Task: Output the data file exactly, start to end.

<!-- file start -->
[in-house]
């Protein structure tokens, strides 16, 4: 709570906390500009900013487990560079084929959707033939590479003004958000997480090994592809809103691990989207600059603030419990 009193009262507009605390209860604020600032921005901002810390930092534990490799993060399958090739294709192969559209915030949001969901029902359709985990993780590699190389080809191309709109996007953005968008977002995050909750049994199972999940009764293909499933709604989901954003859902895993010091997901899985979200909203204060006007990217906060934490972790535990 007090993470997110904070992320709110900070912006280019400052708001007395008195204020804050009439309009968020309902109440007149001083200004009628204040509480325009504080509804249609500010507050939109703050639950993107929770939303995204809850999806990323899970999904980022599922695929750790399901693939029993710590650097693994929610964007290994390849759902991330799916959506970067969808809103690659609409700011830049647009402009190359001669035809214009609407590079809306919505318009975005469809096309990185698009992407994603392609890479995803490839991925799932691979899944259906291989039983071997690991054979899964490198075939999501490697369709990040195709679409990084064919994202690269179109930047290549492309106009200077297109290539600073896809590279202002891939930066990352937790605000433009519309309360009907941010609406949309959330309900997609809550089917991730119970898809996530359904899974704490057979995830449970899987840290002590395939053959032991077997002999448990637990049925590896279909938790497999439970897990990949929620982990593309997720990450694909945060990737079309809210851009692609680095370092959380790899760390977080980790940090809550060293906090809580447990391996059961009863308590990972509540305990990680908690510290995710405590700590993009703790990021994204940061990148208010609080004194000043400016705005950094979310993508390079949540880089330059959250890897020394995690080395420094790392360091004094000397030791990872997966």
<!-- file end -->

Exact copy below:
[in-house]
């Protein structure tokens, strides 16, 4: 709570906390500009900013487990560079084929959707033939590479003004958000997480090994592809809103691990989207600059603030419990 009193009262507009605390209860604020600032921005901002810390930092534990490799993060399958090739294709192969559209915030949001969901029902359709985990993780590699190389080809191309709109996007953005968008977002995050909750049994199972999940009764293909499933709604989901954003859902895993010091997901899985979200909203204060006007990217906060934490972790535990 007090993470997110904070992320709110900070912006280019400052708001007395008195204020804050009439309009968020309902109440007149001083200004009628204040509480325009504080509804249609500010507050939109703050639950993107929770939303995204809850999806990323899970999904980022599922695929750790399901693939029993710590650097693994929610964007290994390849759902991330799916959506970067969808809103690659609409700011830049647009402009190359001669035809214009609407590079809306919505318009975005469809096309990185698009992407994603392609890479995803490839991925799932691979899944259906291989039983071997690991054979899964490198075939999501490697369709990040195709679409990084064919994202690269179109930047290549492309106009200077297109290539600073896809590279202002891939930066990352937790605000433009519309309360009907941010609406949309959330309900997609809550089917991730119970898809996530359904899974704490057979995830449970899987840290002590395939053959032991077997002999448990637990049925590896279909938790497999439970897990990949929620982990593309997720990450694909945060990737079309809210851009692609680095370092959380790899760390977080980790940090809550060293906090809580447990391996059961009863308590990972509540305990990680908690510290995710405590700590993009703790990021994204940061990148208010609080004194000043400016705005950094979310993508390079949540880089330059959250890897020394995690080395420094790392360091004094000397030791990872997966």